NEW YORK (Reuters) - Disappointing first-quarter earnings from General Electric Co GE.N and a drop in U.S. consumer confidence to its lowest in more than a quarter century in early April provided the latest signs the U.S. economy may be in a recession.
General Electric, the second-largest U.S. company by market capitalization, on Friday posted an unexpected 6 percent drop in first-quarter profit.
Profit at its financial services arm, which accounted for more than a third of GE’s total revenue in the quarter, fell about 20 percent -- the biggest shock yet to American industry from the credit crisis. Weakness in health care and industrial divisions also weighed on results.
“It’s confirmation that we’re in a recession,” Jerome Heppelmann, portfolio manager at Liberty Ridge Capital in Berwyn, Pennsylvania, said of GE’s results.
The news sent GE shares down more than 11 percent on the New York Stock Exchange, the sharpest drop in two decades, and dragged down global markets.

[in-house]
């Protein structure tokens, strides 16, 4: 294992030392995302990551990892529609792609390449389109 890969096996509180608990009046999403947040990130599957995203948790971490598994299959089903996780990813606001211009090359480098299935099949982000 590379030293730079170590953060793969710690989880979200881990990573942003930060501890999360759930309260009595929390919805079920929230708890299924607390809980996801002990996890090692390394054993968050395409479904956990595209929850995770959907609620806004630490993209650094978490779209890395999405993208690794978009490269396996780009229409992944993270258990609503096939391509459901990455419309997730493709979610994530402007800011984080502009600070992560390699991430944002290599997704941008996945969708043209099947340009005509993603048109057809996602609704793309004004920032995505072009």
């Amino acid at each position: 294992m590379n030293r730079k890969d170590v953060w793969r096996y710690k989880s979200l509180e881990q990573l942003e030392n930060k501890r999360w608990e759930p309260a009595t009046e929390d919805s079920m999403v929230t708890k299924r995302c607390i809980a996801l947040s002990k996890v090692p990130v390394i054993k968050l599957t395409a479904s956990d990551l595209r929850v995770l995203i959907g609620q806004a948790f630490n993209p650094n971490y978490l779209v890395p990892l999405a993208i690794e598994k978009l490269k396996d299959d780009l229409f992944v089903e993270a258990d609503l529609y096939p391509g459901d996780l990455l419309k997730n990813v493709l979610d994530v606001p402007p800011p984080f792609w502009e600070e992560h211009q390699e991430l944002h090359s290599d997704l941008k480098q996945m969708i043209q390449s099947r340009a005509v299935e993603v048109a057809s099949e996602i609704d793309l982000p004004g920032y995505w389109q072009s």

Meanwhile, a survey released on Friday showed U.S. consumer confidence dived deeper into recessionary territory on heightened worries over inflation and jobs.
The Reuters/University of Michigan Surveys of Consumers said its preliminary index of confidence fell to 63.2 in April from 69.5 in March, well below economists’ median expectation of a 69.0 reading.
The April result was the lowest since March 1982’s level of 62.0, when the “stagflationary” period of low growth and high inflation was still fresh in the memory of many Americans.
“It’s really bad,” said Carl Lantz, interest rate strategist at Credit Suisse in New York. “We are definitely in recession territory. It confirms what we already know now, that we are in a consumer-led recession, and it’s going to be a pretty protracted one.”
In more bad news for the economy, the Labor Department said U.S. import prices rose a more-than-expected 2.8 percent in March as petroleum prices jumped 9.1 percent.
U.S. export prices rose 1.5 percent during the month, also more than expected and the largest monthly gain on record, as prices for farm and food products continued to rise.
Stronger inflation could limit the Federal Reserve’s ability to cut interest rates during the current economic slowdown. Nonetheless, the dollar fell against the euro and the Japanese yen as investors fled the U.S. currency.
Import prices have risen 14.8 percent over the last 12 months, the largest year-to-year gain since the Labor Department began publishing the data.
Reporting by Nick Olivari; Editing by Dan Grebler
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